Economic Analysis Nov 20, 2014

Major Decisions: Graduates’ Earnings Growth and Debt Repayment

In a new interactive feature and economic analysis, The Hamilton Project explores how the current student loan repayment system often creates a heavy burden on recent graduates by having them make payments in the beginning of their careers when their earnings are low. The accompanying interactive feature allows users to calculate the share of earnings necessary to service traditional loan repayment for 80 college majors.

Economic Analysis Aug 1, 2014

An Update to The Hamilton Project’s Jobs Gap Analysis

Each month, The Hamilton Project calculates America’s “jobs gap,” or the number of jobs that the U.S. economy needs to create in order to return to pre-recession employment levels while absorbing the people who newly enter the labor force each month. In this month’s economic analysis, we have made changes to the appearance of the jobs gap chart and the methodology behind the jobs gap calculations. As of the end of July 2014, our nation faces a jobs gap of 5.7 million jobs.

Policy Proposal Jun 16, 2014

Designing Thoughtful Minimum Wage Policy at the State and Local Levels

In this policy memo, Arindrajit Dube proposes that state and local governments consider median wages and local costs when setting minimum wages, index the minimum wage for inflation, and engage in regional wage setting. This proposal aims to raise the earnings of low-wage workers with minimal negative impacts on employment. This proposal is chapter thirteen of The Hamilton Project’s Policies to Address Poverty in America, and a segment in Improving Safety Net and Work Support.

Policy Proposal Jun 16, 2014

Encouraging Work Sharing to Reduce Unemployment

In this policy memo, Katharine G. Abraham and Susan N. Houseman propose that the federal government subsidize state work-sharing payments during economic downturns, make work sharing a requirement for state unemployment insurance systems, change federal requirements to modify provisions of state work-sharing plans that may discourage employer participation, and provide states with adequate funding to administer work-sharing programs. This proposal, targeted at workers who would otherwise become unemployed during cyclical downturns, aims to reduce the number of layoffs during economic downturns. This proposal is chapter twelve of The Hamilton Project’s Policies to Address Poverty in America, and a segment in Improving Safety Net and Work Support.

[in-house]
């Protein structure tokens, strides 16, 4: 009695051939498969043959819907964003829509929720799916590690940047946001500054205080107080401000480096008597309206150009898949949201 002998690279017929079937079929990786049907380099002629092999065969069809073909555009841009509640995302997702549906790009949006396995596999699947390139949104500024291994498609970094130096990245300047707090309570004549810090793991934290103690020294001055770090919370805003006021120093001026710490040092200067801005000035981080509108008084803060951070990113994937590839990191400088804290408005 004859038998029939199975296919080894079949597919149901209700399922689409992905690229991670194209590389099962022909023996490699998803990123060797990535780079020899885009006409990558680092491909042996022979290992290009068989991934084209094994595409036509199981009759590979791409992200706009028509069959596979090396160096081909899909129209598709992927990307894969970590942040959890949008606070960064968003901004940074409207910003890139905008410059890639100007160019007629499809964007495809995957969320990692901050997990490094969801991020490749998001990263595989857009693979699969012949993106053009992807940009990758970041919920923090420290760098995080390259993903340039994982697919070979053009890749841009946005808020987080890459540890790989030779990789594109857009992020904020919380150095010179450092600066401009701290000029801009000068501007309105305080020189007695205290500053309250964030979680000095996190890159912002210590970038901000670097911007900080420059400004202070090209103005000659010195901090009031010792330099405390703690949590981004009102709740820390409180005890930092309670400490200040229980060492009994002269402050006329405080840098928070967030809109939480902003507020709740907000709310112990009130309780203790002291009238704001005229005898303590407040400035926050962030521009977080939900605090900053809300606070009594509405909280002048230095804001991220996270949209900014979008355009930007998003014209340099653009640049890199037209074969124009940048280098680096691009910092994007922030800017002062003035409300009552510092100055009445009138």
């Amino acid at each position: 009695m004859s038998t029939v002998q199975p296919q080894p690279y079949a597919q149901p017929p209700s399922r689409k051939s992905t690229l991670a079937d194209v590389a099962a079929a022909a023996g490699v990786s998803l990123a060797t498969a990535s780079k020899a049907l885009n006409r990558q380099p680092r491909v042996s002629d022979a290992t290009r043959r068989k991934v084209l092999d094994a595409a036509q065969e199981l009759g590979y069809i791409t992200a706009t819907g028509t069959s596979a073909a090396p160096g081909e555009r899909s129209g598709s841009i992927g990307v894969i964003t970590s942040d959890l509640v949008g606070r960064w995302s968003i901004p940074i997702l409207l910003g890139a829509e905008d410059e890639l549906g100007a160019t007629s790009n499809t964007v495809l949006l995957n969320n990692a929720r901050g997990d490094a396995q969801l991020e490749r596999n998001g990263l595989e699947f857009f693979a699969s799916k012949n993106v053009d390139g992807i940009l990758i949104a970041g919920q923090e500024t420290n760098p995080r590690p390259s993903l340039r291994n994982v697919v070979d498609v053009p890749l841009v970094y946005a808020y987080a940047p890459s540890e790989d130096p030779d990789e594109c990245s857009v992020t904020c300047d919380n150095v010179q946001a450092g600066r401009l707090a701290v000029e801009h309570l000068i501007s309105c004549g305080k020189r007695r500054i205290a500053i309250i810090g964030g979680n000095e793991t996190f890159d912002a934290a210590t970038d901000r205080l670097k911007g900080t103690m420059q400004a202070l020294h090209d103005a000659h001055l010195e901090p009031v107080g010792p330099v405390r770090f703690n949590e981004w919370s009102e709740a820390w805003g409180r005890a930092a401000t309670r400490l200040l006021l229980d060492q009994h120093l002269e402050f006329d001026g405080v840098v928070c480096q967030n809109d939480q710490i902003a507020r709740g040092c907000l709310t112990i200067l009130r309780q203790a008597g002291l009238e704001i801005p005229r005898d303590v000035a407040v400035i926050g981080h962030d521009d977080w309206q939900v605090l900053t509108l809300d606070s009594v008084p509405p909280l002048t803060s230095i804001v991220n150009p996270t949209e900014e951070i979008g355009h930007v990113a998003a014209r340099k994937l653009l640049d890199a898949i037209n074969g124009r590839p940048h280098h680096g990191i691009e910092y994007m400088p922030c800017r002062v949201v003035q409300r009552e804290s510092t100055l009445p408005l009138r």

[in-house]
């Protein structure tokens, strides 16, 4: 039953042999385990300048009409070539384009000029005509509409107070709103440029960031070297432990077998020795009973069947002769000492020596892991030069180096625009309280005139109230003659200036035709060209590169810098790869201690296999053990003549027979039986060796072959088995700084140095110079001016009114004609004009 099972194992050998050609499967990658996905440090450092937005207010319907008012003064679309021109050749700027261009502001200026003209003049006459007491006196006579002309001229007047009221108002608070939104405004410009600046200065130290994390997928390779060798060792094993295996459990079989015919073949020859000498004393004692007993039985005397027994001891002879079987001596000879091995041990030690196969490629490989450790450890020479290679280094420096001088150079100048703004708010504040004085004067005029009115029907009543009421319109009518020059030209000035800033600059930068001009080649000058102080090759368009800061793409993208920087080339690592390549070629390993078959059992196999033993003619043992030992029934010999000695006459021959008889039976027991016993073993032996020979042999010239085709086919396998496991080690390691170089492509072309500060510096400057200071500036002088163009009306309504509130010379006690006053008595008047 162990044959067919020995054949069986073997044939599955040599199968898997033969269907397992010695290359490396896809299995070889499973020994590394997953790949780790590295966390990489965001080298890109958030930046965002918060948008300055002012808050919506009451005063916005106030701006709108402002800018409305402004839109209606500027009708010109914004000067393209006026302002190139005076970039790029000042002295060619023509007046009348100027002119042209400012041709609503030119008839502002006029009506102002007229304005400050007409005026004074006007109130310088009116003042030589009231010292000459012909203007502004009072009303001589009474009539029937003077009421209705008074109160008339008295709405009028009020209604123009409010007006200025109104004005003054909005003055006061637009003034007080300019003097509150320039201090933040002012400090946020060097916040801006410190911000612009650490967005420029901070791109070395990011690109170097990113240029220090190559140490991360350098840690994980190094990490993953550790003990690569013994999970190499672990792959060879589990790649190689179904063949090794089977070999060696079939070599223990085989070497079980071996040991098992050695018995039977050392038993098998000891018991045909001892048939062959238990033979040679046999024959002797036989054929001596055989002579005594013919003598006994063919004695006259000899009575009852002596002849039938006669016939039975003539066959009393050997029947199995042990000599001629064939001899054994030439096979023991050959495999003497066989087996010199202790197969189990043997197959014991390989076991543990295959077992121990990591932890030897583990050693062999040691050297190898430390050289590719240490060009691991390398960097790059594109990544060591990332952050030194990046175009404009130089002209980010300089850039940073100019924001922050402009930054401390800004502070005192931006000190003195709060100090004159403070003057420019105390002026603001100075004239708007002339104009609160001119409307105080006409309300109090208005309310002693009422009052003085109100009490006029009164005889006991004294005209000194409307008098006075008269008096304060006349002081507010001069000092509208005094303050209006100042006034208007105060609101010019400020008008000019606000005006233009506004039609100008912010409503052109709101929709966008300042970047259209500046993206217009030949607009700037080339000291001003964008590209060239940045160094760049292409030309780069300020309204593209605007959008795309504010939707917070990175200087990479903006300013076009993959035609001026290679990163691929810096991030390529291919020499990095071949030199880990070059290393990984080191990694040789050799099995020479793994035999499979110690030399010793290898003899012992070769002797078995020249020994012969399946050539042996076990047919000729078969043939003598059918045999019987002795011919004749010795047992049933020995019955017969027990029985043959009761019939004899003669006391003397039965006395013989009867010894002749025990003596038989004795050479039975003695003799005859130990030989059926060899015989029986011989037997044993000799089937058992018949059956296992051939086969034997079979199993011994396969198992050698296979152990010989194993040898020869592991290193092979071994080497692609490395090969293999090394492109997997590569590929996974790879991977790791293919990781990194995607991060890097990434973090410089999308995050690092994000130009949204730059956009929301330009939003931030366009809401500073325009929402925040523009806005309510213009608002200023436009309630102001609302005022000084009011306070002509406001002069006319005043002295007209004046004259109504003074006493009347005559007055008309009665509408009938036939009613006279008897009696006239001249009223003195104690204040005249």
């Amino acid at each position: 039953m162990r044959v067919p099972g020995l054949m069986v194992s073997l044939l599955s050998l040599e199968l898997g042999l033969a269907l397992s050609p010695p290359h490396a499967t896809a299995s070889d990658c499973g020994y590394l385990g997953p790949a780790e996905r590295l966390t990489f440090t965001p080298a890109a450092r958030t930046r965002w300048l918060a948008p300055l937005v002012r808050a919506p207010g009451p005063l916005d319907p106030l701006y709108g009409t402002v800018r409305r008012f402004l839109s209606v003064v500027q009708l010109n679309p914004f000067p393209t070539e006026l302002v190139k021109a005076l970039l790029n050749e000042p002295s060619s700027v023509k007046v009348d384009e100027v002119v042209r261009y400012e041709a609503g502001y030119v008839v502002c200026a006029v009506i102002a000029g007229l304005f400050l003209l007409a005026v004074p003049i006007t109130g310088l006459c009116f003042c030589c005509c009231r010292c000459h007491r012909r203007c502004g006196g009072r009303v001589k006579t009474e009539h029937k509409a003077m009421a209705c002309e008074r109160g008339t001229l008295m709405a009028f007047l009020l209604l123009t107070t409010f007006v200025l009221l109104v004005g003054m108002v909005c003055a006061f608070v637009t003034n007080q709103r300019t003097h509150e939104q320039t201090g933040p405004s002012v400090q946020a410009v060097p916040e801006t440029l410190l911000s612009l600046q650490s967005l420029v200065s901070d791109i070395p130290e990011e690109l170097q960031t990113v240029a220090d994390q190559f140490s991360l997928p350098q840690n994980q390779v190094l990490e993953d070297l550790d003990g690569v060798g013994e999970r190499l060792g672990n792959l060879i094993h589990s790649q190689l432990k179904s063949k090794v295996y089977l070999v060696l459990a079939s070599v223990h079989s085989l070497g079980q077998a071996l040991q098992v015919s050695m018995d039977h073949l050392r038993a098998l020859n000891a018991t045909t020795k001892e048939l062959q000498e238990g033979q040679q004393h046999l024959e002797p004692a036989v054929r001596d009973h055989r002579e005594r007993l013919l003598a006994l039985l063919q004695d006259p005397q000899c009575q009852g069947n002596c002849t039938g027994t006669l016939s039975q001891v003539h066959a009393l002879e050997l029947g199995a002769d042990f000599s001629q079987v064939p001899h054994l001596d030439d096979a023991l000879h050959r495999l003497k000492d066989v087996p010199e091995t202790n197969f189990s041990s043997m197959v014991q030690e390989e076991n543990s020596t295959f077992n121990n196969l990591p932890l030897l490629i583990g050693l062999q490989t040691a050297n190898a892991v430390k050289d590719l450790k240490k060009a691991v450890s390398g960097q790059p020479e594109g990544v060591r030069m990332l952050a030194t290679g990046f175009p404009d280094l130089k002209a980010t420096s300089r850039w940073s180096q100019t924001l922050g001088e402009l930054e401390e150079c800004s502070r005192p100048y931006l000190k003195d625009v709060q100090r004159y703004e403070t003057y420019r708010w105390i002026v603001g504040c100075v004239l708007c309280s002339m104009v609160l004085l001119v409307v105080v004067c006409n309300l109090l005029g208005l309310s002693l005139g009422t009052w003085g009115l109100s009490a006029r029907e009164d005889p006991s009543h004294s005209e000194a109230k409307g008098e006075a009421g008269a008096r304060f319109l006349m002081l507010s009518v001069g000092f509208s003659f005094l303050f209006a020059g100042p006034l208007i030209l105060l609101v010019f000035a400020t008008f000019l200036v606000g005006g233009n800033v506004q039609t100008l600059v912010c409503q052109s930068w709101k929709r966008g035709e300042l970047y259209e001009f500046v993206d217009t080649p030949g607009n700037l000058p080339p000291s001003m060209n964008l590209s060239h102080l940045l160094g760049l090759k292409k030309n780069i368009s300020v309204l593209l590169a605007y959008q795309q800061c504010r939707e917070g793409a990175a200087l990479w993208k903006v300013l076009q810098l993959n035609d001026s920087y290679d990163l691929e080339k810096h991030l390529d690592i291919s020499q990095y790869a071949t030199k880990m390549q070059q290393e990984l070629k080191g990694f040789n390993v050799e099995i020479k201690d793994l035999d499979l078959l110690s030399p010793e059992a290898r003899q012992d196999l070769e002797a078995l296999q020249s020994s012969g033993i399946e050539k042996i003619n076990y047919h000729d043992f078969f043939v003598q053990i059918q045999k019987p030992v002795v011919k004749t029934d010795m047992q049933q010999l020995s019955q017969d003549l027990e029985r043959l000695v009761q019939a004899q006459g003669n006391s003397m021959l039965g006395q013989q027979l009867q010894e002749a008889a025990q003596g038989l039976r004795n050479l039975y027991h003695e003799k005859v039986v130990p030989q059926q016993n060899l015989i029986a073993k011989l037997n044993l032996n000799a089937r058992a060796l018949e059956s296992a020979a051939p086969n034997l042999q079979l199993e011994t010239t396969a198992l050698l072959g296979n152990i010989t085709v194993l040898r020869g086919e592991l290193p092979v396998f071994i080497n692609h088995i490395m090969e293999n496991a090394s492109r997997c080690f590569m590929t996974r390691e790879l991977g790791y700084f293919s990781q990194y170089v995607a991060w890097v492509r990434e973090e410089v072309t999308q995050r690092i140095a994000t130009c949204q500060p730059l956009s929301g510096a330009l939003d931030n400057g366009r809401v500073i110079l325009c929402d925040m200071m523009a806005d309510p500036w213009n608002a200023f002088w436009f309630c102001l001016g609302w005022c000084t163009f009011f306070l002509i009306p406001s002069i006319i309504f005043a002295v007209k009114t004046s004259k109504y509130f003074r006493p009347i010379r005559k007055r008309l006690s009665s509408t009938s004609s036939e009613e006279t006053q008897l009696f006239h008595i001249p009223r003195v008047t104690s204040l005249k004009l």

Policy Proposal Jun 16, 2014

Providing Disadvantaged Workers with Skills to Succeed in the Labor Market

In this policy memo, Sheena McConnell, Irma Perez-Johnson, and Jillian Berk offer proposals to help disadvantaged adult workers with the skills necessary to succeed in the labor market. The authors call for an increase in funding in the Workforce Investment Act Adult program. They also propose a series of four steps that state and local workforce boards can take to better assist disadvantaged adult workers in obtaining skills. This proposal is chapter nine of The Hamilton Project’s Policies to Address Poverty in America, and a segment in Building Skills.

Policy Proposal Jun 16, 2014

Improving Employment Outcomes for Disadvantaged Students

In this policy memo, Harry J. Holzer proposes the creation of financial incentives for public colleges and university systems to offer classes in high-return fields and for employers to offer more training to their employees. This proposal, targeted at disadvantaged youth who have some academic preparation for higher education, aims to generate better labor market outcomes and wage gains. This proposal is chapter eight of The Hamilton Project’s Policies to Address Poverty in America, and a segment in Building Skills.

Policy Proposal Jun 16, 2014

Expanding Summer Employment Opportunities for Low-Income Youth

In this policy memo, Amy Ellen Schwartz and Jacob Leos-Urbel propose that the U.S. Department of Labor distribute federal grants to states for municipalities to provide summer employment to disadvantaged youth, first through a pilot program and then through a nationwide expansion. This proposal, targeted at low-income youth who are enrolled in or have recently graduated from high school, aims to increase school attendance, improve educational outcomes, and reduce violent behavior and crime. This proposal is chapter five of The Hamilton Project’s Policies to Address Poverty in America, and a segment in Supporting Disadvantaged Youth.